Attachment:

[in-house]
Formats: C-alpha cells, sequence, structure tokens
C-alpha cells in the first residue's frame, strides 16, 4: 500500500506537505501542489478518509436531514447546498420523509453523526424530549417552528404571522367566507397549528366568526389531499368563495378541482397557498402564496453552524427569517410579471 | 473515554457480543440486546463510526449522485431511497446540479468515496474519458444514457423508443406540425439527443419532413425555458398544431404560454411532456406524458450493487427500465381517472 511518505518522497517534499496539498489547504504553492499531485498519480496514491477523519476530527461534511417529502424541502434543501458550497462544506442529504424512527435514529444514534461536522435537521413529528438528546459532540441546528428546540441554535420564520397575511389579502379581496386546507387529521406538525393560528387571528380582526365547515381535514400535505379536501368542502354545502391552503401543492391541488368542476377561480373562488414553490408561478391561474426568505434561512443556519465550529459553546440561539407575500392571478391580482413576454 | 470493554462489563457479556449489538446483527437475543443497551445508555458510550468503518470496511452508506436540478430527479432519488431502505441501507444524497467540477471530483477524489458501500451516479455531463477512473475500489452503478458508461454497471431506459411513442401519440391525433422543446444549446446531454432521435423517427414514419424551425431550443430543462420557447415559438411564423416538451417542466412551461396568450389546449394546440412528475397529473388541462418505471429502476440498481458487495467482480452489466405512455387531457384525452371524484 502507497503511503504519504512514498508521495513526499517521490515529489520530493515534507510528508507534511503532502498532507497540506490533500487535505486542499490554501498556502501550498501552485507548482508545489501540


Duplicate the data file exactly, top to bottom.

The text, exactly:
[in-house]
Formats: C-alpha cells, sequence, structure tokens
C-alpha cells in the first residue's frame, strides 16, 4: 500500500506537505501542489478518509436531514447546498420523509453523526424530549417552528404571522367566507397549528366568526389531499368563495378541482397557498402564496453552524427569517410579471 | 473515554457480543440486546463510526449522485431511497446540479468515496474519458444514457423508443406540425439527443419532413425555458398544431404560454411532456406524458450493487427500465381517472 511518505518522497517534499496539498489547504504553492499531485498519480496514491477523519476530527461534511417529502424541502434543501458550497462544506442529504424512527435514529444514534461536522435537521413529528438528546459532540441546528428546540441554535420564520397575511389579502379581496386546507387529521406538525393560528387571528380582526365547515381535514400535505379536501368542502354545502391552503401543492391541488368542476377561480373562488414553490408561478391561474426568505434561512443556519465550529459553546440561539407575500392571478391580482413576454 | 470493554462489563457479556449489538446483527437475543443497551445508555458510550468503518470496511452508506436540478430527479432519488431502505441501507444524497467540477471530483477524489458501500451516479455531463477512473475500489452503478458508461454497471431506459411513442401519440391525433422543446444549446446531454432521435423517427414514419424551425431550443430543462420557447415559438411564423416538451417542466412551461396568450389546449394546440412528475397529473388541462418505471429502476440498481458487495467482480452489466405512455387531457384525452371524484 502507497503511503504519504512514498508521495513526499517521490515529489520530493515534507510528508507534511503532502498532507497540506490533500487535505486542499490554501498556502501550498501552485507548482508545489501540